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Nanoparticles show potential for treating MS

By Brenda Goodman
WebMD UK Health News
Medically Reviewed by Dr Rob Hicks
scientist at work

19th November 2012 - Researchers say they've been able to use nanoparticles to stop multiple sclerosis (MS) in mice that are bred to have the disease.

The particles are about 200 times smaller than the thickness of a human hair. They are made from the same material that's used to create dissolving stitches.

When researchers attach specific proteins to the particles, they say they are able to teach the body not to attack its own tissues.

If the approach succeeds in human studies, it may one day lead to more targeted treatments not only for multiple sclerosis but also for other kinds of autoimmune disorders, including type 1 diabetes and rheumatoid arthritis.

The research is published in the journal Nature Biotechnology. The study was funded by grants from the US National Institutes of Health, the Myelin Repair Foundation, the Juvenile Diabetes Foundation, and the Australian government.

Turning down an autoimmune attack

In multiple sclerosis, the body attacks its own myelin. Like the insulation around electric wires, myelin is a material that coats nerve fibres, allowing them to effectively carry signals that power the body.

Over time, people with MS may develop a host of problems related to myelin damage, including trouble with muscle coordination, movement, numbness, pain and vision problems. About 80% of people with MS have the relapsing-remitting form. The mice in this study were bred to have this type of MS.

Researchers wondered if they could stop that process by making use of the body's 'waste disposal system'. In addition to protecting the body from foreign invaders, an important role of the immune system is getting rid of dead cells.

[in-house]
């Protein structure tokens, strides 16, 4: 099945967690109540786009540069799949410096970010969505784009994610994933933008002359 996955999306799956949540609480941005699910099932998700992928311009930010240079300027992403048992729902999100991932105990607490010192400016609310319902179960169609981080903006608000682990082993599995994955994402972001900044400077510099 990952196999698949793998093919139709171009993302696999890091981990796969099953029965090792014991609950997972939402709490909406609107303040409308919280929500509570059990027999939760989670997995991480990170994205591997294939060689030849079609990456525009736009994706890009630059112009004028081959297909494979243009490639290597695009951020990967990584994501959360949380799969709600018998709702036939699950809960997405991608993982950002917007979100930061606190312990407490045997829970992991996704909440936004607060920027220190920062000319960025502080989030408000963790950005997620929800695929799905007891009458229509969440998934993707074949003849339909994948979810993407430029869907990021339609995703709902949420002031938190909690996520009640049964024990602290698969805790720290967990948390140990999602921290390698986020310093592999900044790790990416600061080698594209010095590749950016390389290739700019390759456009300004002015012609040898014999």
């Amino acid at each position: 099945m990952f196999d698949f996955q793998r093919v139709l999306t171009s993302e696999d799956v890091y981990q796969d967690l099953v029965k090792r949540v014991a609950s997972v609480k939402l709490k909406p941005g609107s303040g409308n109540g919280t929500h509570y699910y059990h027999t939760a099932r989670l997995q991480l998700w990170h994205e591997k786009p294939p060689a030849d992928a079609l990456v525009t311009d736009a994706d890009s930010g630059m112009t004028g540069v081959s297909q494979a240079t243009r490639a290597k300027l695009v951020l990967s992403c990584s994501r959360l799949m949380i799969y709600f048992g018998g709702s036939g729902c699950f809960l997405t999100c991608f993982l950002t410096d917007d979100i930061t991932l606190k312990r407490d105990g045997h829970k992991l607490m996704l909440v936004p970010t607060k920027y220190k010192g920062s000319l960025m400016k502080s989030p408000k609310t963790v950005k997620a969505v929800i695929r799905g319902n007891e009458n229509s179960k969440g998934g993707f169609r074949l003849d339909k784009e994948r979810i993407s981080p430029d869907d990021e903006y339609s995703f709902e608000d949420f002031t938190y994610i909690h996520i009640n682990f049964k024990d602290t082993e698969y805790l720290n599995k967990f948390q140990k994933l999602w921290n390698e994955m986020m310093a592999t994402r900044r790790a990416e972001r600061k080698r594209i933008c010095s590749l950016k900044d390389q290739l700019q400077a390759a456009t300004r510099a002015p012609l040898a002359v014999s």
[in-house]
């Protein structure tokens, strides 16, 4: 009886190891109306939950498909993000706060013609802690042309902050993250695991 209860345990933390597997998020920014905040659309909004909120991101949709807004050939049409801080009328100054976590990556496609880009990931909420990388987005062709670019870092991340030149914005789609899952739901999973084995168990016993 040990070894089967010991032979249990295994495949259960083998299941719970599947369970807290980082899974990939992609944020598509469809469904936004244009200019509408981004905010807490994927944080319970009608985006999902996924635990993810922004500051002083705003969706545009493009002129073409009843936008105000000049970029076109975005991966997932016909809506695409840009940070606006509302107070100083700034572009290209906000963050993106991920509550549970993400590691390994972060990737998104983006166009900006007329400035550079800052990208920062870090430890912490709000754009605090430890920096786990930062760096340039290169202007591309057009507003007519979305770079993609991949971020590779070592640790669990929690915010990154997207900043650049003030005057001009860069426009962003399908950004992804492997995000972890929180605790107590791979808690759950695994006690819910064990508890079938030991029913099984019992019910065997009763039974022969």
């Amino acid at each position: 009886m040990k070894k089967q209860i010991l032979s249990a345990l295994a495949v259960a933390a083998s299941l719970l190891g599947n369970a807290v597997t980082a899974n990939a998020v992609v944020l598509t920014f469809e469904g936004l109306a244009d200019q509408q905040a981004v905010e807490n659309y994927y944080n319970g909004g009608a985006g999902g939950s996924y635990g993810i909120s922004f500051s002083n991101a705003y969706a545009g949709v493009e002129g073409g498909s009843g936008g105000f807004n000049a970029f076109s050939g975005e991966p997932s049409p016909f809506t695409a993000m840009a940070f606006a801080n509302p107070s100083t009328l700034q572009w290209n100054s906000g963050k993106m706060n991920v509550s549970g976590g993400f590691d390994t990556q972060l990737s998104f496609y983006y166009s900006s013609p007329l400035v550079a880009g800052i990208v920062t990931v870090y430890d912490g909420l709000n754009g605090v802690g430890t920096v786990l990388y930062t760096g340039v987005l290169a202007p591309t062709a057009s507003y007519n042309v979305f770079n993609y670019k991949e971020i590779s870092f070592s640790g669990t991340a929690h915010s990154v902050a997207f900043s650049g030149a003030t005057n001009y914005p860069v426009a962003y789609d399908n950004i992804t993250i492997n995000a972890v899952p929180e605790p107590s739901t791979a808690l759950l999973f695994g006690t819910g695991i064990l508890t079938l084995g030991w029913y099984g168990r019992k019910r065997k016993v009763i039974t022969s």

When dead or dying cells pass through the spleen, big white blood cells called macrophages gobble them up. As part of this process the macrophages send signals to other parts of the immune system, letting them know that the dying cells aren't dangerous, just routine bits of rubbish that need to go.

Years ago, researcher Stephen Miller, an immunologist at Northwestern University, Chicago, US, found that it might be possible to hijack this rubbish removal system and get the body to recognise - and then ignore - proteins it was mistaking for threats.

"What we've done is simply tap into a system that the immune system was smart enough to evolve millions of years ago to get rid of dead and dying cells," Stephen Miller tells us.

He's already tried the approach in humans using white blood cells that were first collected and then killed. He then attached proteins to the dying cells and infused them into the body. In an early safety trial, he says that approach appeared to be well tolerated.

"There [were no side effects], there was no re-triggering of disease, and we actually showed that immune responses in patients were decreased," Stephen Miller says.

However, other immune responses, such as protection against certain infections, remained strong. That suggests that patients treated this way would not see the kind of general immune suppression that happens with current treatments for autoimmune diseases.

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